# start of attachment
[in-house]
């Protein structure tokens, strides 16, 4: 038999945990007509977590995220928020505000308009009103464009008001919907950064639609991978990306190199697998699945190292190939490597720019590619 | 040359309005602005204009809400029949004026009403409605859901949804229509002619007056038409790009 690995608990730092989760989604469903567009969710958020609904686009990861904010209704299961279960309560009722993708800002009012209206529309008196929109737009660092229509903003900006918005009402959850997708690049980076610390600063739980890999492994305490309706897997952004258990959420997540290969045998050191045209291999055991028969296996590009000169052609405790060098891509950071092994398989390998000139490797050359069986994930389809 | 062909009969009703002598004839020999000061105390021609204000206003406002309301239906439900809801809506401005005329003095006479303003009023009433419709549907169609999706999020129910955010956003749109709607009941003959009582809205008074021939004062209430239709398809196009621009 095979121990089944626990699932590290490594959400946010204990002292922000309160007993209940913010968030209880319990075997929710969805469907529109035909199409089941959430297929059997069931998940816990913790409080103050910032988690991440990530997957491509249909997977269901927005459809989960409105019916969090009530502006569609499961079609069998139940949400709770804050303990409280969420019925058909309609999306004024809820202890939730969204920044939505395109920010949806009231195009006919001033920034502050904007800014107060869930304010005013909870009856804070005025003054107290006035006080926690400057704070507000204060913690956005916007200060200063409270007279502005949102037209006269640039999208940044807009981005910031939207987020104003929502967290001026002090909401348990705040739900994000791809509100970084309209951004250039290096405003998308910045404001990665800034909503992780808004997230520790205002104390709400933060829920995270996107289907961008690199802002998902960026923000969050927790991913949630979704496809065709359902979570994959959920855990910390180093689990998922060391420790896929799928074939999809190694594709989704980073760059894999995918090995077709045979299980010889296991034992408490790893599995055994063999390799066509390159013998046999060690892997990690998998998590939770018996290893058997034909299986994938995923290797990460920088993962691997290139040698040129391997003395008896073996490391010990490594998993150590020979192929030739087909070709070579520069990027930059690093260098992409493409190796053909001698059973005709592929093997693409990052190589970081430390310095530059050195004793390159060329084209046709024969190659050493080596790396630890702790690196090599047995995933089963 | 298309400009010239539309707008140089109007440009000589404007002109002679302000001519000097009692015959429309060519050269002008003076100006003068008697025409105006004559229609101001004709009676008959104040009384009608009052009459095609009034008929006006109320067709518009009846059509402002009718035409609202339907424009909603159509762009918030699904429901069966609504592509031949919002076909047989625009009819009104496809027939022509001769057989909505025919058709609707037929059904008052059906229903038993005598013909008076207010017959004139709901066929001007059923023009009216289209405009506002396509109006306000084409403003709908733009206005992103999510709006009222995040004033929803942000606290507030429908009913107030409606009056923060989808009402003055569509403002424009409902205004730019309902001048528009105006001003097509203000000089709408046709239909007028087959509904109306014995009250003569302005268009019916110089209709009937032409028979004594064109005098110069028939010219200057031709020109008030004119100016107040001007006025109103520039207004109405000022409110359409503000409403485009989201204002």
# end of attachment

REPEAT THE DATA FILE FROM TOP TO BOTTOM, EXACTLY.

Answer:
[in-house]
């Protein structure tokens, strides 16, 4: 038999945990007509977590995220928020505000308009009103464009008001919907950064639609991978990306190199697998699945190292190939490597720019590619 | 040359309005602005204009809400029949004026009403409605859901949804229509002619007056038409790009 690995608990730092989760989604469903567009969710958020609904686009990861904010209704299961279960309560009722993708800002009012209206529309008196929109737009660092229509903003900006918005009402959850997708690049980076610390600063739980890999492994305490309706897997952004258990959420997540290969045998050191045209291999055991028969296996590009000169052609405790060098891509950071092994398989390998000139490797050359069986994930389809 | 062909009969009703002598004839020999000061105390021609204000206003406002309301239906439900809801809506401005005329003095006479303003009023009433419709549907169609999706999020129910955010956003749109709607009941003959009582809205008074021939004062209430239709398809196009621009 095979121990089944626990699932590290490594959400946010204990002292922000309160007993209940913010968030209880319990075997929710969805469907529109035909199409089941959430297929059997069931998940816990913790409080103050910032988690991440990530997957491509249909997977269901927005459809989960409105019916969090009530502006569609499961079609069998139940949400709770804050303990409280969420019925058909309609999306004024809820202890939730969204920044939505395109920010949806009231195009006919001033920034502050904007800014107060869930304010005013909870009856804070005025003054107290006035006080926690400057704070507000204060913690956005916007200060200063409270007279502005949102037209006269640039999208940044807009981005910031939207987020104003929502967290001026002090909401348990705040739900994000791809509100970084309209951004250039290096405003998308910045404001990665800034909503992780808004997230520790205002104390709400933060829920995270996107289907961008690199802002998902960026923000969050927790991913949630979704496809065709359902979570994959959920855990910390180093689990998922060391420790896929799928074939999809190694594709989704980073760059894999995918090995077709045979299980010889296991034992408490790893599995055994063999390799066509390159013998046999060690892997990690998998998590939770018996290893058997034909299986994938995923290797990460920088993962691997290139040698040129391997003395008896073996490391010990490594998993150590020979192929030739087909070709070579520069990027930059690093260098992409493409190796053909001698059973005709592929093997693409990052190589970081430390310095530059050195004793390159060329084209046709024969190659050493080596790396630890702790690196090599047995995933089963 | 298309400009010239539309707008140089109007440009000589404007002109002679302000001519000097009692015959429309060519050269002008003076100006003068008697025409105006004559229609101001004709009676008959104040009384009608009052009459095609009034008929006006109320067709518009009846059509402002009718035409609202339907424009909603159509762009918030699904429901069966609504592509031949919002076909047989625009009819009104496809027939022509001769057989909505025919058709609707037929059904008052059906229903038993005598013909008076207010017959004139709901066929001007059923023009009216289209405009506002396509109006306000084409403003709908733009206005992103999510709006009222995040004033929803942000606290507030429908009913107030409606009056923060989808009402003055569509403002424009409902205004730019309902001048528009105006001003097509203000000089709408046709239909007028087959509904109306014995009250003569302005268009019916110089209709009937032409028979004594064109005098110069028939010219200057031709020109008030004119100016107040001007006025109103520039207004109405000022409110359409503000409403485009989201204002």